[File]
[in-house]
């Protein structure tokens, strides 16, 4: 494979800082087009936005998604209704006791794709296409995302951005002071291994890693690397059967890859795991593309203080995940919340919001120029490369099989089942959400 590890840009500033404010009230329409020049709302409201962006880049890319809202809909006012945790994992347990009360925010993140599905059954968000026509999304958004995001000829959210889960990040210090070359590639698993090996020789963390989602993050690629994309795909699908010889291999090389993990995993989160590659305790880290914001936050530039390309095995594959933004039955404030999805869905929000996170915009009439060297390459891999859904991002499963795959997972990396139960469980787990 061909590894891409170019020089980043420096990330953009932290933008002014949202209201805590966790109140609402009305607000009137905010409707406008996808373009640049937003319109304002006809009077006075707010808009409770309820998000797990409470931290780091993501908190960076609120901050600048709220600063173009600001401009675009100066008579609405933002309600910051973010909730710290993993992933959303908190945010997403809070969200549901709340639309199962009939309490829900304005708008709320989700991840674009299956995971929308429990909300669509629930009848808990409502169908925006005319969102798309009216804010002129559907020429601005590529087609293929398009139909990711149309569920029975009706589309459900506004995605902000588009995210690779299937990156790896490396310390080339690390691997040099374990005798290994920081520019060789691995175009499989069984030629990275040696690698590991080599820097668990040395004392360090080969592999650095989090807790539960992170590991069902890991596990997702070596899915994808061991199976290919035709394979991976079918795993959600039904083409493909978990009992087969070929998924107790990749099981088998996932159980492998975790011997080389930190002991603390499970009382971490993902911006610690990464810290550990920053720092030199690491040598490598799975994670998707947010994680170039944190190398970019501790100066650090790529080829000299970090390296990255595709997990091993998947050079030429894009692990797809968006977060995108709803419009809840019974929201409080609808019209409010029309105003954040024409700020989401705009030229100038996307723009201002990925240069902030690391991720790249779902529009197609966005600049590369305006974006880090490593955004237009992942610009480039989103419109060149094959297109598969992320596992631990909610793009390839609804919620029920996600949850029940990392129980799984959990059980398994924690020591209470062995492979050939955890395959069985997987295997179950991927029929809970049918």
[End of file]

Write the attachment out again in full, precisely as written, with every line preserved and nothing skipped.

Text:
[in-house]
């Protein structure tokens, strides 16, 4: 494979800082087009936005998604209704006791794709296409995302951005002071291994890693690397059967890859795991593309203080995940919340919001120029490369099989089942959400 590890840009500033404010009230329409020049709302409201962006880049890319809202809909006012945790994992347990009360925010993140599905059954968000026509999304958004995001000829959210889960990040210090070359590639698993090996020789963390989602993050690629994309795909699908010889291999090389993990995993989160590659305790880290914001936050530039390309095995594959933004039955404030999805869905929000996170915009009439060297390459891999859904991002499963795959997972990396139960469980787990 061909590894891409170019020089980043420096990330953009932290933008002014949202209201805590966790109140609402009305607000009137905010409707406008996808373009640049937003319109304002006809009077006075707010808009409770309820998000797990409470931290780091993501908190960076609120901050600048709220600063173009600001401009675009100066008579609405933002309600910051973010909730710290993993992933959303908190945010997403809070969200549901709340639309199962009939309490829900304005708008709320989700991840674009299956995971929308429990909300669509629930009848808990409502169908925006005319969102798309009216804010002129559907020429601005590529087609293929398009139909990711149309569920029975009706589309459900506004995605902000588009995210690779299937990156790896490396310390080339690390691997040099374990005798290994920081520019060789691995175009499989069984030629990275040696690698590991080599820097668990040395004392360090080969592999650095989090807790539960992170590991069902890991596990997702070596899915994808061991199976290919035709394979991976079918795993959600039904083409493909978990009992087969070929998924107790990749099981088998996932159980492998975790011997080389930190002991603390499970009382971490993902911006610690990464810290550990920053720092030199690491040598490598799975994670998707947010994680170039944190190398970019501790100066650090790529080829000299970090390296990255595709997990091993998947050079030429894009692990797809968006977060995108709803419009809840019974929201409080609808019209409010029309105003954040024409700020989401705009030229100038996307723009201002990925240069902030690391991720790249779902529009197609966005600049590369305006974006880090490593955004237009992942610009480039989103419109060149094959297109598969992320596992631990909610793009390839609804919620029920996600949850029940990392129980799984959990059980398994924690020591209470062995492979050939955890395959069985997987295997179950991927029929809970049918």